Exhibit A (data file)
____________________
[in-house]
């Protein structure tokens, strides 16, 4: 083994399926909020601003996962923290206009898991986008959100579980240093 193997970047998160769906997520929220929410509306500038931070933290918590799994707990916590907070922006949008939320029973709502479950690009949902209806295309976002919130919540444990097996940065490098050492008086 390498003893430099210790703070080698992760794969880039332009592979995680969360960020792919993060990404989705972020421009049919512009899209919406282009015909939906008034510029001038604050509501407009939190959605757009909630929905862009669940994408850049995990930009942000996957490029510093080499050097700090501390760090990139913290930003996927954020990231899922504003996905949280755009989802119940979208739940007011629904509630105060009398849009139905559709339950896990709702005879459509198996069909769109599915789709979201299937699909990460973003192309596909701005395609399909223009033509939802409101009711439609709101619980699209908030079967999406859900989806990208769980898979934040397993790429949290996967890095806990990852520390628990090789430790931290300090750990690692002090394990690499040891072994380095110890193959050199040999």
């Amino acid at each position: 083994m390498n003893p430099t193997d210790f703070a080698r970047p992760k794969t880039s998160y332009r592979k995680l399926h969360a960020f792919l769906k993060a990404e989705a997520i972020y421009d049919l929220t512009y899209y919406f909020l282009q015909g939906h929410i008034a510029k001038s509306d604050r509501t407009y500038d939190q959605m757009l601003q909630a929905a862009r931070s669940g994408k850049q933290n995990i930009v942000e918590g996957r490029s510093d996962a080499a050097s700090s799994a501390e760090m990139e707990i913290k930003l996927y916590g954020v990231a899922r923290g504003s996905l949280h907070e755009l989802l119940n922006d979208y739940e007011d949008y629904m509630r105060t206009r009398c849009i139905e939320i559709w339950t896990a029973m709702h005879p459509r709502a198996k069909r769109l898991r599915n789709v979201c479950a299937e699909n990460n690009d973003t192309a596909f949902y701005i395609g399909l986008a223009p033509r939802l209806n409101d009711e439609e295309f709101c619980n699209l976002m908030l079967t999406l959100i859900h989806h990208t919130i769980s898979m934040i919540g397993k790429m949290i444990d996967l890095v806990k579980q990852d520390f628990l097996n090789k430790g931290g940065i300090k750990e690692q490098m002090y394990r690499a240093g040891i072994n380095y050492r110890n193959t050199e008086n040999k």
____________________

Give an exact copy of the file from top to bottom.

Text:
[in-house]
């Protein structure tokens, strides 16, 4: 083994399926909020601003996962923290206009898991986008959100579980240093 193997970047998160769906997520929220929410509306500038931070933290918590799994707990916590907070922006949008939320029973709502479950690009949902209806295309976002919130919540444990097996940065490098050492008086 390498003893430099210790703070080698992760794969880039332009592979995680969360960020792919993060990404989705972020421009049919512009899209919406282009015909939906008034510029001038604050509501407009939190959605757009909630929905862009669940994408850049995990930009942000996957490029510093080499050097700090501390760090990139913290930003996927954020990231899922504003996905949280755009989802119940979208739940007011629904509630105060009398849009139905559709339950896990709702005879459509198996069909769109599915789709979201299937699909990460973003192309596909701005395609399909223009033509939802409101009711439609709101619980699209908030079967999406859900989806990208769980898979934040397993790429949290996967890095806990990852520390628990090789430790931290300090750990690692002090394990690499040891072994380095110890193959050199040999």
């Amino acid at each position: 083994m390498n003893p430099t193997d210790f703070a080698r970047p992760k794969t880039s998160y332009r592979k995680l399926h969360a960020f792919l769906k993060a990404e989705a997520i972020y421009d049919l929220t512009y899209y919406f909020l282009q015909g939906h929410i008034a510029k001038s509306d604050r509501t407009y500038d939190q959605m757009l601003q909630a929905a862009r931070s669940g994408k850049q933290n995990i930009v942000e918590g996957r490029s510093d996962a080499a050097s700090s799994a501390e760090m990139e707990i913290k930003l996927y916590g954020v990231a899922r923290g504003s996905l949280h907070e755009l989802l119940n922006d979208y739940e007011d949008y629904m509630r105060t206009r009398c849009i139905e939320i559709w339950t896990a029973m709702h005879p459509r709502a198996k069909r769109l898991r599915n789709v979201c479950a299937e699909n990460n690009d973003t192309a596909f949902y701005i395609g399909l986008a223009p033509r939802l209806n409101d009711e439609e295309f709101c619980n699209l976002m908030l079967t999406l959100i859900h989806h990208t919130i769980s898979m934040i919540g397993k790429m949290i444990d996967l890095v806990k579980q990852d520390f628990l097996n090789k430790g931290g940065i300090k750990e690692q490098m002090y394990r690499a240093g040891i072994n380095y050492r110890n193959t050199e008086n040999k």